Wednesday, 27 November 2013

The Alps - Arrochar, not French

On the west shores of Loch Long above the village of Arrochar is a cluster of rugged, shapely peaks called the Arrochar Alps. For years I have travelled north on the train up the other shore and completely ignored them in favour of farther away places. Perhaps it’s because at that point, about an hour out of Glasgow, the catering trolley comes through the train and I’m distracted by the promise of hot tea and other goodies. Or perhaps it’s because I always imagined Arrochar to be full of hordes of daytrippers from the city, walking along the waterfront eating ice-cream and chips. Whatever the reason, I finally decided last weekend to find out what was going on up there in the Arrochar Alps.

West Coast Motors may sound like a second-hand Glasgow car dealer but it’s actually the bus company that runs a service along the bonny banks of Loch Lomond and up to Arrochar. As the bus trundled north, Jim the driver entertained passengers with local history and folklore and was even kind enough to drop me right at the start of the walk up into the hills. On a chilly morning the path zig-zagged up through forestry, eventually climbing above the clouds of a temperate inversion to reveal views to snow-dusted Ben Lomond.

Higher up, the path shook off the trees, crested a ridge and made me stop in my tracks and shout out loud to nobody, “wow”. Here was my first close view of that iconic mountain, the Cobbler. It’s so named because its rocky pinnacles are said to resemble a cobbler bending over his last but I thought it looked more like a raging bull with two great horns. In its early winter garb of powder snow and frozen cascades, it looked especially beautiful.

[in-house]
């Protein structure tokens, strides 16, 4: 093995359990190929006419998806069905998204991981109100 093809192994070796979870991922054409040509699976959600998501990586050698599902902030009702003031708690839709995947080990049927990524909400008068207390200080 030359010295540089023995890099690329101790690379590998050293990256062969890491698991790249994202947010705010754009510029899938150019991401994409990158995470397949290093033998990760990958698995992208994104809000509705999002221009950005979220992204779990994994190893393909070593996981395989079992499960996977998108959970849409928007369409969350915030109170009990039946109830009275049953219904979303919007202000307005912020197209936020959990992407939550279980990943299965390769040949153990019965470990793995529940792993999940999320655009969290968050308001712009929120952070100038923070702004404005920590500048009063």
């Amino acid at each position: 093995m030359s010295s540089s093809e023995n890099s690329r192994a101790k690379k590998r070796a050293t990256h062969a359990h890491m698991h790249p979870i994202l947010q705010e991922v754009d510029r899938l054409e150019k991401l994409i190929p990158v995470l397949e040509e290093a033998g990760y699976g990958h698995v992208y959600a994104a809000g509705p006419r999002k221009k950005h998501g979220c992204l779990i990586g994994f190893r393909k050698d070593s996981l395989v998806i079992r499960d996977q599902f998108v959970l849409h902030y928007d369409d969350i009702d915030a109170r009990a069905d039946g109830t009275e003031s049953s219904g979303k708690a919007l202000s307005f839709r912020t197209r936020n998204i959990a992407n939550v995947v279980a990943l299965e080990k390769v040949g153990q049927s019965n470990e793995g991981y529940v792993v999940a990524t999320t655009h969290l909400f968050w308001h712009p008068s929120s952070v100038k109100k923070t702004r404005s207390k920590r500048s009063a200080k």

But I was heading for different mountains and the path continued to climb, squeezing a way through two giant rocks called the Narnain Boulders. The boulders are glacial erratics, stranded here when the glaciers of the last ice age retreated. They are famous as a much-loved overnight doss for Glasgow climbers in the old days. Of course, that was when hill folk were made of sterner stuff, not like today’s namby-pambies who stay in B&Bs back down in Arrochar. With ice underfoot and a heavy pack, I made glacial progress up the mountain, eventually popping out at a high, flat place called Bealach a’Mhaim. It was rocky, icy, wind-scoured and exposed - a perfect spot for base camp.

With the tent up, I shouldered a lighter pack and skipped up my first peak, Beinn Narnain. As I gained height, the patches of snow and ice amalgamated until finally the last few hundred metres were gripped in hard snow and I strapped on the crampons for the first time this winter. The clouds of the morning inversion had dispersed and the sun had broken through, picking out a panorama of snow-capped peaks and the glinting waters of Long Long far below. The air was cold and crisp and clear. I stayed up there, breathing it all in, until the numbing temperature forced me back down to the tent. As I left the top an old man in a bobble hat was on his way up, moving slowly and doubled over his walking pole like a cobbler over his last.  I asked if he would take my photo and as he did so he told me that he had climbed this mountain many times. Given the effort the ascent had caused him, I guessed this might be his last time up here and I felt sad.